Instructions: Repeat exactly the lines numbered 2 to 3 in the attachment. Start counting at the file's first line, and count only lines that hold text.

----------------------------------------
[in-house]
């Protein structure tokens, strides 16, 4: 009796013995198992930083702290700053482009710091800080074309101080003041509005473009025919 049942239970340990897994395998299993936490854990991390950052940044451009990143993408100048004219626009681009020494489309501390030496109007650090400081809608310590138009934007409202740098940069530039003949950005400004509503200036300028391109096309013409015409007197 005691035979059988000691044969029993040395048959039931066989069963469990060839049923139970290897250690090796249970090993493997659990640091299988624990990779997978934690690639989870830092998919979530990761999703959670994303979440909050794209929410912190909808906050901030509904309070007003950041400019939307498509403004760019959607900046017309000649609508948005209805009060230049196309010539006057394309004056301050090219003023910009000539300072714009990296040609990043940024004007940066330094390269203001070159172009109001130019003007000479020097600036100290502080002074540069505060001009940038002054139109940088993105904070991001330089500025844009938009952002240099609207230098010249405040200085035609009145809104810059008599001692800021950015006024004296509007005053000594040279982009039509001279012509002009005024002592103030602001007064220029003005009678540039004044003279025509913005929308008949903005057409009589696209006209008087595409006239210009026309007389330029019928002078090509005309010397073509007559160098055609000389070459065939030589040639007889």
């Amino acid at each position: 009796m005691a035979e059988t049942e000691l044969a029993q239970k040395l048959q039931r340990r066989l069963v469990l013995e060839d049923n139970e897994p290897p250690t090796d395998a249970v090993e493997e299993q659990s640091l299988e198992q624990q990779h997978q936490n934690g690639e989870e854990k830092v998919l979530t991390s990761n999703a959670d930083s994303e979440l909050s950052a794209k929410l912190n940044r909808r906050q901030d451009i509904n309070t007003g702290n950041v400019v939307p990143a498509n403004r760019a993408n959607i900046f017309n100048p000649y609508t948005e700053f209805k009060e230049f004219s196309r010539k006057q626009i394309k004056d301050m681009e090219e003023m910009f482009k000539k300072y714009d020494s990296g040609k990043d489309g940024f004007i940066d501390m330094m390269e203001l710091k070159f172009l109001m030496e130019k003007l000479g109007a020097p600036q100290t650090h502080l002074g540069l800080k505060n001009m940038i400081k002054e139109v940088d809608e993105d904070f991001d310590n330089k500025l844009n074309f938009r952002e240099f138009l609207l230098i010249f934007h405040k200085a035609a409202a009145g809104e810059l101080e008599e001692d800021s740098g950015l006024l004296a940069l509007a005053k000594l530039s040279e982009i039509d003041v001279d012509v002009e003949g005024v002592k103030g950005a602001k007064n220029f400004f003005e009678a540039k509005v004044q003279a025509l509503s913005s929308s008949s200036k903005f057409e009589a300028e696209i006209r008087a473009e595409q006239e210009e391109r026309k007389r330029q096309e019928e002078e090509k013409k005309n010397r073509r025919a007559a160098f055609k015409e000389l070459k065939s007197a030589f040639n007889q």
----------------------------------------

């Protein structure tokens, strides 16, 4: 009796013995198992930083702290700053482009710091800080074309101080003041509005473009025919 049942239970340990897994395998299993936490854990991390950052940044451009990143993408100048004219626009681009020494489309501390030496109007650090400081809608310590138009934007409202740098940069530039003949950005400004509503200036300028391109096309013409015409007197 005691035979059988000691044969029993040395048959039931066989069963469990060839049923139970290897250690090796249970090993493997659990640091299988624990990779997978934690690639989870830092998919979530990761999703959670994303979440909050794209929410912190909808906050901030509904309070007003950041400019939307498509403004760019959607900046017309000649609508948005209805009060230049196309010539006057394309004056301050090219003023910009000539300072714009990296040609990043940024004007940066330094390269203001070159172009109001130019003007000479020097600036100290502080002074540069505060001009940038002054139109940088993105904070991001330089500025844009938009952002240099609207230098010249405040200085035609009145809104810059008599001692800021950015006024004296509007005053000594040279982009039509001279012509002009005024002592103030602001007064220029003005009678540039004044003279025509913005929308008949903005057409009589696209006209008087595409006239210009026309007389330029019928002078090509005309010397073509007559160098055609000389070459065939030589040639007889």
């Amino acid at each position: 009796m005691a035979e059988t049942e000691l044969a029993q239970k040395l048959q039931r340990r066989l069963v469990l013995e060839d049923n139970e897994p290897p250690t090796d395998a249970v090993e493997e299993q659990s640091l299988e198992q624990q990779h997978q936490n934690g690639e989870e854990k830092v998919l979530t991390s990761n999703a959670d930083s994303e979440l909050s950052a794209k929410l912190n940044r909808r906050q901030d451009i509904n309070t007003g702290n950041v400019v939307p990143a498509n403004r760019a993408n959607i900046f017309n100048p000649y609508t948005e700053f209805k009060e230049f004219s196309r010539k006057q626009i394309k004056d301050m681009e090219e003023m910009f482009k000539k300072y714009d020494s990296g040609k990043d489309g940024f004007i940066d501390m330094m390269e203001l710091k070159f172009l109001m030496e130019k003007l000479g109007a020097p600036q100290t650090h502080l002074g540069l800080k505060n001009m940038i400081k002054e139109v940088d809608e993105d904070f991001d310590n330089k500025l844009n074309f938009r952002e240099f138009l609207l230098i010249f934007h405040k200085a035609a409202a009145g809104e810059l101080e008599e001692d800021s740098g950015l006024l004296a940069l509007a005053k000594l530039s040279e982009i039509d003041v001279d012509v002009e003949g005024v002592k103030g950005a602001k007064n220029f400004f003005e009678a540039k509005v004044q003279a025509l509503s913005s929308s008949s200036k903005f057409e009589a300028e696209i006209r008087a473009e595409q006239e210009e391109r026309k007389r330029q096309e019928e002078e090509k013409k005309n010397r073509r025919a007559a160098f055609k015409e000389l070459k065939s007197a030589f040639n007889q």